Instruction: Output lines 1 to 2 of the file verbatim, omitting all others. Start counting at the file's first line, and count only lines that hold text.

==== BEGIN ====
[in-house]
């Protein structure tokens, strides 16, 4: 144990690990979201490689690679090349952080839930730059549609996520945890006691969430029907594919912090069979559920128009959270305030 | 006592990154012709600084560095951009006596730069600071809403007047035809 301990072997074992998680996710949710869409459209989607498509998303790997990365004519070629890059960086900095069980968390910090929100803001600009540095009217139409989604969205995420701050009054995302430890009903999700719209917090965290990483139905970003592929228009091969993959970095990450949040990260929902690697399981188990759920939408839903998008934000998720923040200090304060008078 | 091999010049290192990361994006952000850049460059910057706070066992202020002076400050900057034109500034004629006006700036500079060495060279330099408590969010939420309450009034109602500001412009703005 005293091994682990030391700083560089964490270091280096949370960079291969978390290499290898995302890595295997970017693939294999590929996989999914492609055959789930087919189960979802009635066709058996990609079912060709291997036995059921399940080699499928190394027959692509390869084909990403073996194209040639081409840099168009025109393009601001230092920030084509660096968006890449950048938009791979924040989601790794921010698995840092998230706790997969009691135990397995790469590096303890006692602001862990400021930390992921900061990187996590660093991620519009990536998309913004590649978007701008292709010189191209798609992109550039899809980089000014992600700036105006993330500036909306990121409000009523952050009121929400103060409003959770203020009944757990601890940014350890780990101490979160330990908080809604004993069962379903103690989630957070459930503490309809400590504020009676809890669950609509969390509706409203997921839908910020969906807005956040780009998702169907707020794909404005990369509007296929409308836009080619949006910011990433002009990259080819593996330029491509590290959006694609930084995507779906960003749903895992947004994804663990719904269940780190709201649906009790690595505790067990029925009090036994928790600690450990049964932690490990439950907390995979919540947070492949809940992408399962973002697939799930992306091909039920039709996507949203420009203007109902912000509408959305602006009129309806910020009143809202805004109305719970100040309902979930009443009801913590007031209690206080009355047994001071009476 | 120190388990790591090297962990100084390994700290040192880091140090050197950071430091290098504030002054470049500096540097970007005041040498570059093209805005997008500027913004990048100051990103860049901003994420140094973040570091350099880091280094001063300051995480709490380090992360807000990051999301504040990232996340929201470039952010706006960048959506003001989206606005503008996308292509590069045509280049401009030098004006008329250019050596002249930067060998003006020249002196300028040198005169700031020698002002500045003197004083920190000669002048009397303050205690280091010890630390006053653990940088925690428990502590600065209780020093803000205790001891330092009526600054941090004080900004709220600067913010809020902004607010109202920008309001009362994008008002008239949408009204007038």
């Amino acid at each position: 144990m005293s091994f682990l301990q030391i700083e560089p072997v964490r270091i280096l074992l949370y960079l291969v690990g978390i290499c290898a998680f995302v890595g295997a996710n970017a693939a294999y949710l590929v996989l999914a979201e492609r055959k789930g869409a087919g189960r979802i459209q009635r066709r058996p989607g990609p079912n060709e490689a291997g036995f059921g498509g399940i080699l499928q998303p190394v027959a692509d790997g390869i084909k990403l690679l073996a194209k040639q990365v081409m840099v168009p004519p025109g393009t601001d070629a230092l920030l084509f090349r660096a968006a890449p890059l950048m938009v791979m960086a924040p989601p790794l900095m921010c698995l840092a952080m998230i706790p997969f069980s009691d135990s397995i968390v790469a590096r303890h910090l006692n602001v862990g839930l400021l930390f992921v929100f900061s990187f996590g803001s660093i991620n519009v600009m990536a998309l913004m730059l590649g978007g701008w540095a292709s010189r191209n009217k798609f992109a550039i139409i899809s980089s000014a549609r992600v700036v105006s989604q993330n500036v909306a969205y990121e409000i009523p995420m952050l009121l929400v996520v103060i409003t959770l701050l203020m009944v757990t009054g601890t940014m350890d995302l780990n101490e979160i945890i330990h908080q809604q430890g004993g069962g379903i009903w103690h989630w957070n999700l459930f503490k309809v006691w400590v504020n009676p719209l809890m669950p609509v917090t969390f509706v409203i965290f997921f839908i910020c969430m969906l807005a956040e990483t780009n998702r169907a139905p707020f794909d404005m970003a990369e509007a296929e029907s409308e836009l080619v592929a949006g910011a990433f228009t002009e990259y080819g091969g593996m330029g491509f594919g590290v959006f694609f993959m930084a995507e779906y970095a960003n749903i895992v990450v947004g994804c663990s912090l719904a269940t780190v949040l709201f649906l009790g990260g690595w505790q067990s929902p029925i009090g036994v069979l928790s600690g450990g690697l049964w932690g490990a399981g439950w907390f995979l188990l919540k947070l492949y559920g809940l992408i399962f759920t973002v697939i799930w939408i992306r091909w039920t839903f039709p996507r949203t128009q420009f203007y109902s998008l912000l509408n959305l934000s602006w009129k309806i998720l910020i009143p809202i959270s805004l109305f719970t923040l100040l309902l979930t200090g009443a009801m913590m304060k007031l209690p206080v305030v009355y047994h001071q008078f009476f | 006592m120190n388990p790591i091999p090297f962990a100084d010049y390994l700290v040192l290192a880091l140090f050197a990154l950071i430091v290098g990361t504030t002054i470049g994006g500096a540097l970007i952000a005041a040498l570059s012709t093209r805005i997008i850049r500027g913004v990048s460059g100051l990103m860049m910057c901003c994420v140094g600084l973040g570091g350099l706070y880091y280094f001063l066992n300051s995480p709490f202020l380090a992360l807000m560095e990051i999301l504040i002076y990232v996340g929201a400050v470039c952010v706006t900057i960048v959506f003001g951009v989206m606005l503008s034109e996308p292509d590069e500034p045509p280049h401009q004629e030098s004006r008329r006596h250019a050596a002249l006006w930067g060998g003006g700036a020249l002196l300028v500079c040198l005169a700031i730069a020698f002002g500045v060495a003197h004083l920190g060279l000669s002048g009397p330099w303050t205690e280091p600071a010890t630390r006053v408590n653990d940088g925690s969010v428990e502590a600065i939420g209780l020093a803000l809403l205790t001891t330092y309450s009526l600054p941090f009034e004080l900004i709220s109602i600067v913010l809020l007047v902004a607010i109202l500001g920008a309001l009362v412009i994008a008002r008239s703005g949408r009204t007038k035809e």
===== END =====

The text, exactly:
[in-house]
């Protein structure tokens, strides 16, 4: 144990690990979201490689690679090349952080839930730059549609996520945890006691969430029907594919912090069979559920128009959270305030 | 006592990154012709600084560095951009006596730069600071809403007047035809 301990072997074992998680996710949710869409459209989607498509998303790997990365004519070629890059960086900095069980968390910090929100803001600009540095009217139409989604969205995420701050009054995302430890009903999700719209917090965290990483139905970003592929228009091969993959970095990450949040990260929902690697399981188990759920939408839903998008934000998720923040200090304060008078 | 091999010049290192990361994006952000850049460059910057706070066992202020002076400050900057034109500034004629006006700036500079060495060279330099408590969010939420309450009034109602500001412009703005 005293091994682990030391700083560089964490270091280096949370960079291969978390290499290898995302890595295997970017693939294999590929996989999914492609055959789930087919189960979802009635066709058996990609079912060709291997036995059921399940080699499928190394027959692509390869084909990403073996194209040639081409840099168009025109393009601001230092920030084509660096968006890449950048938009791979924040989601790794921010698995840092998230706790997969009691135990397995790469590096303890006692602001862990400021930390992921900061990187996590660093991620519009990536998309913004590649978007701008292709010189191209798609992109550039899809980089000014992600700036105006993330500036909306990121409000009523952050009121929400103060409003959770203020009944757990601890940014350890780990101490979160330990908080809604004993069962379903103690989630957070459930503490309809400590504020009676809890669950609509969390509706409203997921839908910020969906807005956040780009998702169907707020794909404005990369509007296929409308836009080619949006910011990433002009990259080819593996330029491509590290959006694609930084995507779906960003749903895992947004994804663990719904269940780190709201649906009790690595505790067990029925009090036994928790600690450990049964932690490990439950907390995979919540947070492949809940992408399962973002697939799930992306091909039920039709996507949203420009203007109902912000509408959305602006009129309806910020009143809202805004109305719970100040309902979930009443009801913590007031209690206080009355047994001071009476 | 120190388990790591090297962990100084390994700290040192880091140090050197950071430091290098504030002054470049500096540097970007005041040498570059093209805005997008500027913004990048100051990103860049901003994420140094973040570091350099880091280094001063300051995480709490380090992360807000990051999301504040990232996340929201470039952010706006960048959506003001989206606005503008996308292509590069045509280049401009030098004006008329250019050596002249930067060998003006020249002196300028040198005169700031020698002002500045003197004083920190000669002048009397303050205690280091010890630390006053653990940088925690428990502590600065209780020093803000205790001891330092009526600054941090004080900004709220600067913010809020902004607010109202920008309001009362994008008002008239949408009204007038």